Thursday, December 9, 2010

Naturalized Framerican

As the next step in my frenchification process, I had to attend a naturalization ceremony. I’ve never been one for ceremonial hoopla but since attending was mandatory to receive the documents proving that I am now a frogette, I braved the cold and traipsed to Rue des Ursins in the 4th.

I’m used to anything having to do with the prefecture taking a long time. Even when you receive a letter stating to arrive at X hour, you usually have to take a number and wait. So I decided that it would be a good idea to get to the location early. It wasn’t. Another lady and I arrived at 12:30 (the letter stated 13:00) only to be told to come back 5 to 10 minutes before 13:00. Have I mentioned that I’m not a fan of cold weather?

 
When I went back around 12:50, there were a lot of people waiting outside. We were directed upstairs and after waiting in a small room, we were brought in 3 groups into the naturalization room. We watched a film on what it means to be French and the Sous-Directeur (I can’t remember his name) went on and on about the many famous French people who were originally from elsewhere. We stood and sang La Marseillaise. Fortunately, the words were provided since I don’t know anything past “le jour de gloire est arrivé”.

After singing the national anthem each person’s name was read in alphabetical order, and we went up to get our packet and kiss the Sous-Directeur (the men gave a handshake). We numbered about 100, and there were a lot of people from the Maghreb countries. The rest were from other parts of Africa, Asia, South America and a few were from Europe. There was even one man from Italy. Not surprisingly, I was the only American.

To see the video on what it means to become French click here and to view photos from a previous ceremony click here.

7 comments:

c'est Jeff ici said...

Dod the process entail a lot of study? Did you have pass a test? How long did it take from the time you started until you became a French citizen?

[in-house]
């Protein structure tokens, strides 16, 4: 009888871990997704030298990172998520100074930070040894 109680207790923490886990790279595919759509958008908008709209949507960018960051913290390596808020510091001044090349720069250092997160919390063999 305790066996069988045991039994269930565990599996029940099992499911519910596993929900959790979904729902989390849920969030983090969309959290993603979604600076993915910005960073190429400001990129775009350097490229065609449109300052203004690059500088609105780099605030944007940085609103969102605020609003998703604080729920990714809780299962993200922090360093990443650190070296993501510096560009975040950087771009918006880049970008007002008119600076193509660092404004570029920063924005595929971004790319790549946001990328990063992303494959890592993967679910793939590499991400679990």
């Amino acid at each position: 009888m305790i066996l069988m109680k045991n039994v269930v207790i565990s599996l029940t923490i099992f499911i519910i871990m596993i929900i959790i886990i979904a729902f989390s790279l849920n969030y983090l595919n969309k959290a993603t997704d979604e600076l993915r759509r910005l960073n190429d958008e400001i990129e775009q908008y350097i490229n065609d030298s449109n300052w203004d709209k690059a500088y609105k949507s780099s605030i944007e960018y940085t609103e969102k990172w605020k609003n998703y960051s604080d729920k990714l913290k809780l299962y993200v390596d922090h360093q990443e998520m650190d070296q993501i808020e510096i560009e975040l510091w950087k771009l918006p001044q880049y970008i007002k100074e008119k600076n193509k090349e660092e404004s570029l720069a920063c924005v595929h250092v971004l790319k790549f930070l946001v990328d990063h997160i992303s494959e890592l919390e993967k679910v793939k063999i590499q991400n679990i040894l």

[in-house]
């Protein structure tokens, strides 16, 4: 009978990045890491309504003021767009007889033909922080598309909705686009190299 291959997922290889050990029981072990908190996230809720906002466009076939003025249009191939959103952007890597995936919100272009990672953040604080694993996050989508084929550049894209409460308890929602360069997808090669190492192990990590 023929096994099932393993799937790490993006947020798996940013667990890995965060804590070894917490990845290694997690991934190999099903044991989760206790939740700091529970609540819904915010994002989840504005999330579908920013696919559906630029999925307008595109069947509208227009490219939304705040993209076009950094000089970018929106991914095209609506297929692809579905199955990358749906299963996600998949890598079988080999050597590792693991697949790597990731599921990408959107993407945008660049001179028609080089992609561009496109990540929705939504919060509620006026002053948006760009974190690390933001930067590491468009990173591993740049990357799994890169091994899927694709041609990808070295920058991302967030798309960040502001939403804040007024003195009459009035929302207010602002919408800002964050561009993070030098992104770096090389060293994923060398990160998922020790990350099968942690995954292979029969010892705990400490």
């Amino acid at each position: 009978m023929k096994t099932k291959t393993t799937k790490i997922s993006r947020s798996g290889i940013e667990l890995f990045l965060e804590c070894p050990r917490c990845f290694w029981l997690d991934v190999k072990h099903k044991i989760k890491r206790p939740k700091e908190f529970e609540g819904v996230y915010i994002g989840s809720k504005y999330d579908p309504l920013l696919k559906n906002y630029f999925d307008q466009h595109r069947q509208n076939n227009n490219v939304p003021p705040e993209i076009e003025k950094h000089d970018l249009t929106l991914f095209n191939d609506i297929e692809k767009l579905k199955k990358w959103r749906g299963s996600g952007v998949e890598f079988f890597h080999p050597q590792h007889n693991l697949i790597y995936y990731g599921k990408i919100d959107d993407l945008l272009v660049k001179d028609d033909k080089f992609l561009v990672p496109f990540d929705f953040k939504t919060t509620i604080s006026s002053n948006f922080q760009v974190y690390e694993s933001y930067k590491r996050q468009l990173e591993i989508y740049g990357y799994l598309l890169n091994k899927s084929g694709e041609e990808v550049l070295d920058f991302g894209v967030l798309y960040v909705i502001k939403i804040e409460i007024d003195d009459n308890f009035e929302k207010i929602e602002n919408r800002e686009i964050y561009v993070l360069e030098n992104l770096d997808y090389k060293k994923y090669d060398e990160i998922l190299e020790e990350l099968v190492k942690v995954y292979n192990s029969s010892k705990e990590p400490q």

A Seattleite in Paris said...

There's no test to take, so I didn't have to study at all. I did have to do an "interview", but that was basically to prove that I could understand and speak French. The biggest pain was getting all of the paperwork needed to submit, fortunately my parents helped with that. The process took about a year and 3 to 4 months from turning in the paperwork to receiving the decision.

Betty C. said...

I got my nationality a few years back and never got invited to the well-known ceremony. I feel a bit cheated.

Pepe Le Pew said...

Since you're now a Frenchie, can we Americans start making fun of you now?

A Seattleite in Paris said...

Betty - If I had known that in advance, you couldn't gone in my place.

Pepe - Not sure about that. Should I respond with American sarcasm or French snootiness? ;)

Christopher said...

Congrats to you.

The rate things are going here in the USA, we may be joining you in the EU very soon. Not France but perhaps Spain, or Italy, or even Greece.

Things in America are going downhill very quickly and Obama seems unable or incapable of fixing what Bush managed to ruin in eight short years.

Again, congrats to you!

A Seattleite in Paris said...

Christopher - you're more than welcome to pop across the pond and join us expats. I love Italy, but FYI - I've heard the red tape is much worse than in France.